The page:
13 March 2020 | Story Amanda Tongha and Andre Damons | Photo Johan Roux
 UFS postgraduate welcoming
Attending the Postgraduate Welcoming were, from the left: Itumeleng Mutla, second-year master’s student; Prof Corli Witthuhn, Vice-Rector: Research, Innovation and Internationalisation; Prof Witness Mudzi, Director of the Postgraduate School; Hesma van Tonder, Chief Officer: Research Librarian; and John van Niekerk, a master’s student.

The University of the Free State prides itself on being an institution committed to excellence in postgraduate education. In 2019, the UFS boasted more than 6 900 postgraduate students enrolled for postgraduate diplomas, honours, master’s and doctoral qualifications. Of these, 77% previously enrolled at the UFS, while 23% started at the institution for the first time.

Targeting this group of students who make up 17% of the total number of degree-seeking students, the UFS Postgraduate School formally welcomed new senior students to the university on Friday 6 March. 

Postgraduate success
“It is the best time to be a senior student, and I hope it is a wonderful experience,” said Prof Corli Witthuhn, Vice-Rector: Research, Innovation and Internationalisation in her welcoming address to the more than 150 postgraduate students gathered in the Reitz Hall of the Centenary Complex. 

Giving reasons as to why Kovsie students should consider postgraduate studies, Prof Witthuhn said there are many opportunities associated with making the jump from undergraduate to postgraduate student.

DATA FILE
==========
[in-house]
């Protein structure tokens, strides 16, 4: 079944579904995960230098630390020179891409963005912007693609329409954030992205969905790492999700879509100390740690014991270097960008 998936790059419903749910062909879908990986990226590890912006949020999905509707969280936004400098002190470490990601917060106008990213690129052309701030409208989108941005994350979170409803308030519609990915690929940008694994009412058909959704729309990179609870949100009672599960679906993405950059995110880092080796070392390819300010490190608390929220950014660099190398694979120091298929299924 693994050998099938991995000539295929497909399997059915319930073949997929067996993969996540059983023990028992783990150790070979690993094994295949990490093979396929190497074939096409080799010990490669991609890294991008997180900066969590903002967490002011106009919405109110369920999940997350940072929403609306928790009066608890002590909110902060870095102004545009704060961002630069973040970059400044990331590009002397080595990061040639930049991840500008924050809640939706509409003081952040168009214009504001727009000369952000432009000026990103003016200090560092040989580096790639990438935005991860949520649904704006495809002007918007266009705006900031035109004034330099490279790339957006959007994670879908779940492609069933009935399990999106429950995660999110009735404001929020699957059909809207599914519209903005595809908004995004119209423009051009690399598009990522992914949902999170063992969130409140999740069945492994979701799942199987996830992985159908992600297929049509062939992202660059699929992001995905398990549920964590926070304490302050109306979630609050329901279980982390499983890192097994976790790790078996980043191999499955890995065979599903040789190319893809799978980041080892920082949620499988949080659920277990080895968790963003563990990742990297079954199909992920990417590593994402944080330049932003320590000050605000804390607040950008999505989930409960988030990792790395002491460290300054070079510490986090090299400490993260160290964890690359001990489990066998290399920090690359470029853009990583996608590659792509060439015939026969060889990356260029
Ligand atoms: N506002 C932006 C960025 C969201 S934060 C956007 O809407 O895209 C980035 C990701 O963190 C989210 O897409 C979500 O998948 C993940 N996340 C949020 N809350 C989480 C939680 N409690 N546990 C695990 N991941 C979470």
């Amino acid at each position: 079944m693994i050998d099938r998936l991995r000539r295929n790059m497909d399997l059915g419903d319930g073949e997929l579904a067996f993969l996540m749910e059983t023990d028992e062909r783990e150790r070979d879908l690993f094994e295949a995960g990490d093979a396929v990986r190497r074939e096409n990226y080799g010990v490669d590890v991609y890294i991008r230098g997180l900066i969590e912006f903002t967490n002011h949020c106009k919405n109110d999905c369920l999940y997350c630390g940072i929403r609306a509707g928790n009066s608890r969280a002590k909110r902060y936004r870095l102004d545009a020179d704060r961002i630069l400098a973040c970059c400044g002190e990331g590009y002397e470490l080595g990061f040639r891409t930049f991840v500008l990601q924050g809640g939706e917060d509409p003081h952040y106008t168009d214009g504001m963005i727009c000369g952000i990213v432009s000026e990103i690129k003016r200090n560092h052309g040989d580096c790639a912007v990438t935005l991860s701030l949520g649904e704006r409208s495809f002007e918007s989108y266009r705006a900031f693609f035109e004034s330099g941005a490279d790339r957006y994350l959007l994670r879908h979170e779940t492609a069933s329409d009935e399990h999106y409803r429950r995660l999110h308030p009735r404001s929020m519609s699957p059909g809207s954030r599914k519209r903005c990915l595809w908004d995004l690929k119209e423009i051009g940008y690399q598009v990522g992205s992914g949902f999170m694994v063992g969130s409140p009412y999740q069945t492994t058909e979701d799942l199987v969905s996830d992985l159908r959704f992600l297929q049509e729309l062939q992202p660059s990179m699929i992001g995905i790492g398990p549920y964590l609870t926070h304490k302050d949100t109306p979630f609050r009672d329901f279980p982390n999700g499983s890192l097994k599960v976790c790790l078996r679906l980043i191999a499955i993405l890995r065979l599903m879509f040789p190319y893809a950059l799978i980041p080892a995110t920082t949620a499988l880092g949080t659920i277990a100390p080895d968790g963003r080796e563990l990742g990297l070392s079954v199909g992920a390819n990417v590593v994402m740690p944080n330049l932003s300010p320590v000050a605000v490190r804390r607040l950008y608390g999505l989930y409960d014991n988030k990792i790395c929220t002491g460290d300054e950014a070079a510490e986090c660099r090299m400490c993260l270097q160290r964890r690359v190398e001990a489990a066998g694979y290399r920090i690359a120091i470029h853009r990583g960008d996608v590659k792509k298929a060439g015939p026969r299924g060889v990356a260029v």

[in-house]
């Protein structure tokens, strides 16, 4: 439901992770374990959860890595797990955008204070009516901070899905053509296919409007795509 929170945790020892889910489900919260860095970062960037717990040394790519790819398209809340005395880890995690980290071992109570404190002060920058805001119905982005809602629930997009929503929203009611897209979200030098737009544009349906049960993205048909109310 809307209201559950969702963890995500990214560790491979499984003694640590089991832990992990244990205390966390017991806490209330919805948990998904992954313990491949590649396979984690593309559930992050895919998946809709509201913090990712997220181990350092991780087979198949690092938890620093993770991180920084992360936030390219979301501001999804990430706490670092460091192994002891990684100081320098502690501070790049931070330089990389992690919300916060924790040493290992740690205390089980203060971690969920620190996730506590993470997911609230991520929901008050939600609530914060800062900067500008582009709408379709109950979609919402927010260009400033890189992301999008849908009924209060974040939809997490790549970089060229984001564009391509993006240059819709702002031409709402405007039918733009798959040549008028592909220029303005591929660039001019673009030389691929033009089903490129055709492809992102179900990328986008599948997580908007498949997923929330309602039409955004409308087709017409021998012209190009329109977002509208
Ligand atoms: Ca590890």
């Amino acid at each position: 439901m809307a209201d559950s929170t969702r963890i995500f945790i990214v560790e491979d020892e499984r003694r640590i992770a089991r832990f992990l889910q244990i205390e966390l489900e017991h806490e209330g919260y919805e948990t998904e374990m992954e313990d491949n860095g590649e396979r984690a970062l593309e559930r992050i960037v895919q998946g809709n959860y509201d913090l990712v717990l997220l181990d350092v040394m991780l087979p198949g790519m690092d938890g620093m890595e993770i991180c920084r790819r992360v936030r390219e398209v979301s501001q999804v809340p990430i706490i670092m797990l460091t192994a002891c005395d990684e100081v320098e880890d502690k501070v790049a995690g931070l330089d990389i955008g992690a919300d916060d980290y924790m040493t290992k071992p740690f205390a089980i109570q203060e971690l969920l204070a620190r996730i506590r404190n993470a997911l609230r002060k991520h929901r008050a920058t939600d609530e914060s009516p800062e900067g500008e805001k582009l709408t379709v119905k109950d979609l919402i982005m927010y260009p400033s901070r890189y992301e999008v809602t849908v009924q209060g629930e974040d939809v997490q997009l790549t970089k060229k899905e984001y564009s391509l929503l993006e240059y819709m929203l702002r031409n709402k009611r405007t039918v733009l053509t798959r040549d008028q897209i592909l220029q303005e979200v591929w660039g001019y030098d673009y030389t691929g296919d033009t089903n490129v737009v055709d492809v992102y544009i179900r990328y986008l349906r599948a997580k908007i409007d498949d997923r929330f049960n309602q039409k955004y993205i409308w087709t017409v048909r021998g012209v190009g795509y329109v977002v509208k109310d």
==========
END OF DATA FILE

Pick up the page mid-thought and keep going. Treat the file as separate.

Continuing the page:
“All the data shows that postgraduate studies increase employability. It creates the opportunity to deeper engage with the field that you are interested in.”
The postgraduate journey 
r Musawenkosi Saurombe, Senior Lecturer in the Department of Industrial Psychology who became the youngest PhD holder on the African continent at age 23, was also on hand to offer advice. 

“Are you willing to see the task to completion? How badly do you want it?” she challenged postgraduate students, talking about her journey from 16-year old first-year student to 23-year-old doctoral degree holder. 

Itumeleng Mutla, who is in the second year of her master’s degree in Administration, said she found the speech by Dr Saurombe inspiring and encouraging. “I felt like a groupie and took pictures with her afterwards. We felt inspired by her story and she encouraged me in my own studies. I think I am also going to push to finish my studies earlier,” she said.

John van Niekerk, a master’s student in Education and Psychology, said Saurombe’s talk was brilliant and he would like her to give a talk to learners at Kimberley Boys High, where he is a teacher. 

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